Packaging sells, smoking kills: Wigan children join Andy Burnham to call for ban on ‘glitzy’ cigarette packets

School children in Wigan are urging the Government to implement a law that will protect them from glitzy and enticing cigarette packs.

Chloe Legland, Courtney Burke and Scarlet Ives met with their MP and Shadow Secretary of State for Health, Andy Burnham, on Friday August 1 to call for the introduction of standardised tobacco packaging.

Wigan became the first council in the UK to sign an early day motion for the introduction of standardised packs back in 2012.

Andy Burnham, MP for Leigh, said: “More than 200,000 young people in the UK start to smoke every year and two-thirds of all smokers start before age 18.

“Legislation would prevent glitzy cigarette packaging enticing young people to take up such a dangerous addiction at an age where they may not be aware of the consequences.

“Support in Wigan and Leigh is strong with over 3,509 residents signing up to support standardised packaging in 2012.

“I hope that we will now see this measure supported and implemented to protect young people both in Leigh and across the whole of England.”

The British Heart Foundation found in a recent poll that 9 out of 10 young people find standard packs to be less attractive than current tobacco packaging.

Courtney Burke, aged 13, from Whelley, Wigan, said: “Standard packs might help to stop people from smoking because the packs look scary and clearly show how bad smoking is for you.”

Chloe Legland, aged 13, also from Whelley, said: “The branded packs are really pretty so you might think the cigarettes won’t harm you but the standard packs make it clear that they are harmful.”

An independent evidence review on standardised packaging by Sir Cyril Chantler highlighted that the measure will reduce the number of children who smoke.

The review found that ‘there is very strong evidence that exposure to tobacco advertising and promotion increases the likelihood of children taking up smoking’ and that branded cigarettes are ‘badge’ products, frequently on display, which therefore act as a ‘silent salesman’.

A short consultation is now underway following the publication of draft regulations before MPs vote in Parliament.

The consultation will apply to the UK, meaning it could become the first place in Europe to take this step.

Chair of the Wigan & Leigh Tobacco Control Alliance, Cllr Keith Cunliffe, said: “Wigan Council became the first in England to pass a motion supporting plain packaging for tobacco products in March 2012.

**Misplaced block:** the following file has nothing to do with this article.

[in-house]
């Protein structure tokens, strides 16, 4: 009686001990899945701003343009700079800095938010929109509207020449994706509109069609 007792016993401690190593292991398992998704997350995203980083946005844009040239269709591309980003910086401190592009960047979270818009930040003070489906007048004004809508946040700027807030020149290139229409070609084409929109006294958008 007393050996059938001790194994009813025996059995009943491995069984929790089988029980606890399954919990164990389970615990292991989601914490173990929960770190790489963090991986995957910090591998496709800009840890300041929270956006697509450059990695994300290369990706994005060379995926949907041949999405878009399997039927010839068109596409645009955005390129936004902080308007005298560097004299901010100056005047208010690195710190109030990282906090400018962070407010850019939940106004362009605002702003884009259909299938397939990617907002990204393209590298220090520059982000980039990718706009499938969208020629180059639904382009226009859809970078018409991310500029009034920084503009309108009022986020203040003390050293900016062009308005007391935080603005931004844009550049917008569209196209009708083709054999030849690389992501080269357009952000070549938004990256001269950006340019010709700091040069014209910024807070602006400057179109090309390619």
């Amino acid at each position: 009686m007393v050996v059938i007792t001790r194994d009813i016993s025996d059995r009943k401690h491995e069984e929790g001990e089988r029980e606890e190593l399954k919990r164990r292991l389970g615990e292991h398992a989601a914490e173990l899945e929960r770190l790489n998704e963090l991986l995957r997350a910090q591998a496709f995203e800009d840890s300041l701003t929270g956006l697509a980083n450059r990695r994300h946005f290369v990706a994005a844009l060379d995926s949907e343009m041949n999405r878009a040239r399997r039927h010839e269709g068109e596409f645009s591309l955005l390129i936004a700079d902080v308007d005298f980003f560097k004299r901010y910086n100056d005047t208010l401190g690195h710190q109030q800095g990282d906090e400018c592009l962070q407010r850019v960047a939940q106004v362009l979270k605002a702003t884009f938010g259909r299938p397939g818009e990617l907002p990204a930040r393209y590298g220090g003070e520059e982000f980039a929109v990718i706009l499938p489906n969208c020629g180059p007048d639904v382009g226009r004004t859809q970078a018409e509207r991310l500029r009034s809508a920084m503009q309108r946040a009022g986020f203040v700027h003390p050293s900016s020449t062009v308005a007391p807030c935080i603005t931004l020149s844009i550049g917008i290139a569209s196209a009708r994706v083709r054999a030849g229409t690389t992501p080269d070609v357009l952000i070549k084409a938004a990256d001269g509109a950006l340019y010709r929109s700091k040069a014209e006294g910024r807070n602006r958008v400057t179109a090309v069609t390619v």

“Therefore, I’m pleased there’s progress on this issue but I would like to see things move even faster.

“Delay risks more people becoming exposed to tobacco marketing and being tempted to begin a deadly habit.

“The campaign for plain packaging is not primarily aimed at stopping existing smokers, who will often have smoked the same brand for a considerable period. The focus is on stopping young people starting smoking. Children should not be subject to tobacco marketing.”

Andrea Crossfield, Chief Executive of Tobacco Free Futures, which is leading the campaign for standardised packaging in the North West, said: “Packaging sells and smoking kills. Legislation would save thousands of young people in our region and protect many generations to come.

“There is already strong public support in the North West for standard packaging with 64% calling for this measure to be introduced.

“In August 2012, the Government consultation saw more than 60,000 concerned North West residents agree that tobacco packaging should be made as unattractive as possible to discourage children from taking up smoking.

“Since the consultation started in 2012 we estimate that more than 400,000 children have started to smoke in the UK and we know that around 18,000 children from the North West start to smoke each year.

“I hope that MPs will support the draft regulations to prevent any more children being unnecessarily sucked into a lifetime of addiction, death and disease.”

Research has shown that government action on standardised packaging would help to reduce the 207,000 children who start smoking every year.

Image courtesy of Andy Burnham, with thanks

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